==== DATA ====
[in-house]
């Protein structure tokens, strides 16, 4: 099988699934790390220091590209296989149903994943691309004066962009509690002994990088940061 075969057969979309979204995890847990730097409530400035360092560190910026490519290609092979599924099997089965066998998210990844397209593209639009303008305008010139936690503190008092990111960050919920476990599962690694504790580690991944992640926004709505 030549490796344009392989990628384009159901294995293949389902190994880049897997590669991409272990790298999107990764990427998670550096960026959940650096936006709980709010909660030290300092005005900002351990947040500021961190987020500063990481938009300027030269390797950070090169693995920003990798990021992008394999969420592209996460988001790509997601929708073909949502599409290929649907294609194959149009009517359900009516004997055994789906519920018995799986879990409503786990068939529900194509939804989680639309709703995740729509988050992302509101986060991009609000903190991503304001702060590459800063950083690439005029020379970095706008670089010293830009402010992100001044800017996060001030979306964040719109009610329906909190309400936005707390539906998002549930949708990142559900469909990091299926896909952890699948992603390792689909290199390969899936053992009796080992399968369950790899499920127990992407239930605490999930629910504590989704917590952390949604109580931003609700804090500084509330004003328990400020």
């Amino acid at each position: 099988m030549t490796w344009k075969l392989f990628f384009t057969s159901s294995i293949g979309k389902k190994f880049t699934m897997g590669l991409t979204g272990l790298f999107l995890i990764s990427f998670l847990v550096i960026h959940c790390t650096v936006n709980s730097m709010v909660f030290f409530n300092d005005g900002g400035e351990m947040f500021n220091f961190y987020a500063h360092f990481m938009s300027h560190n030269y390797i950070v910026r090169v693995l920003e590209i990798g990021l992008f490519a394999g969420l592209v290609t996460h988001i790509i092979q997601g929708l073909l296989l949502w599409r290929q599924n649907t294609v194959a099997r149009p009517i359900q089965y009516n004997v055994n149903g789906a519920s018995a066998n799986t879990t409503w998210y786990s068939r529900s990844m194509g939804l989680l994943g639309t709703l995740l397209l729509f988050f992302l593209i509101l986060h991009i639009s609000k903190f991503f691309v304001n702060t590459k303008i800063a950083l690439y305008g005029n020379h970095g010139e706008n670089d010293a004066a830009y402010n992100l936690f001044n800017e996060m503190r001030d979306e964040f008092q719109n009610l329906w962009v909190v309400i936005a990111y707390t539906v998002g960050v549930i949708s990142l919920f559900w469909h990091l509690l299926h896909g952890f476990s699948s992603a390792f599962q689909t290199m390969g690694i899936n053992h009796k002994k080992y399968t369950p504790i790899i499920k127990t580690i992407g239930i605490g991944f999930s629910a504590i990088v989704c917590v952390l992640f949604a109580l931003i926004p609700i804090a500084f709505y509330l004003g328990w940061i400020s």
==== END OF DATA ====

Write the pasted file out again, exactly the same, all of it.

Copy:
[in-house]
């Protein structure tokens, strides 16, 4: 099988699934790390220091590209296989149903994943691309004066962009509690002994990088940061 075969057969979309979204995890847990730097409530400035360092560190910026490519290609092979599924099997089965066998998210990844397209593209639009303008305008010139936690503190008092990111960050919920476990599962690694504790580690991944992640926004709505 030549490796344009392989990628384009159901294995293949389902190994880049897997590669991409272990790298999107990764990427998670550096960026959940650096936006709980709010909660030290300092005005900002351990947040500021961190987020500063990481938009300027030269390797950070090169693995920003990798990021992008394999969420592209996460988001790509997601929708073909949502599409290929649907294609194959149009009517359900009516004997055994789906519920018995799986879990409503786990068939529900194509939804989680639309709703995740729509988050992302509101986060991009609000903190991503304001702060590459800063950083690439005029020379970095706008670089010293830009402010992100001044800017996060001030979306964040719109009610329906909190309400936005707390539906998002549930949708990142559900469909990091299926896909952890699948992603390792689909290199390969899936053992009796080992399968369950790899499920127990992407239930605490999930629910504590989704917590952390949604109580931003609700804090500084509330004003328990400020």
């Amino acid at each position: 099988m030549t490796w344009k075969l392989f990628f384009t057969s159901s294995i293949g979309k389902k190994f880049t699934m897997g590669l991409t979204g272990l790298f999107l995890i990764s990427f998670l847990v550096i960026h959940c790390t650096v936006n709980s730097m709010v909660f030290f409530n300092d005005g900002g400035e351990m947040f500021n220091f961190y987020a500063h360092f990481m938009s300027h560190n030269y390797i950070v910026r090169v693995l920003e590209i990798g990021l992008f490519a394999g969420l592209v290609t996460h988001i790509i092979q997601g929708l073909l296989l949502w599409r290929q599924n649907t294609v194959a099997r149009p009517i359900q089965y009516n004997v055994n149903g789906a519920s018995a066998n799986t879990t409503w998210y786990s068939r529900s990844m194509g939804l989680l994943g639309t709703l995740l397209l729509f988050f992302l593209i509101l986060h991009i639009s609000k903190f991503f691309v304001n702060t590459k303008i800063a950083l690439y305008g005029n020379h970095g010139e706008n670089d010293a004066a830009y402010n992100l936690f001044n800017e996060m503190r001030d979306e964040f008092q719109n009610l329906w962009v909190v309400i936005a990111y707390t539906v998002g960050v549930i949708s990142l919920f559900w469909h990091l509690l299926h896909g952890f476990s699948s992603a390792f599962q689909t290199m390969g690694i899936n053992h009796k002994k080992y399968t369950p504790i790899i499920k127990t580690i992407g239930i605490g991944f999930s629910a504590i990088v989704c917590v952390l992640f949604a109580l931003i926004p609700i804090a500084f709505y509330l004003g328990w940061i400020s």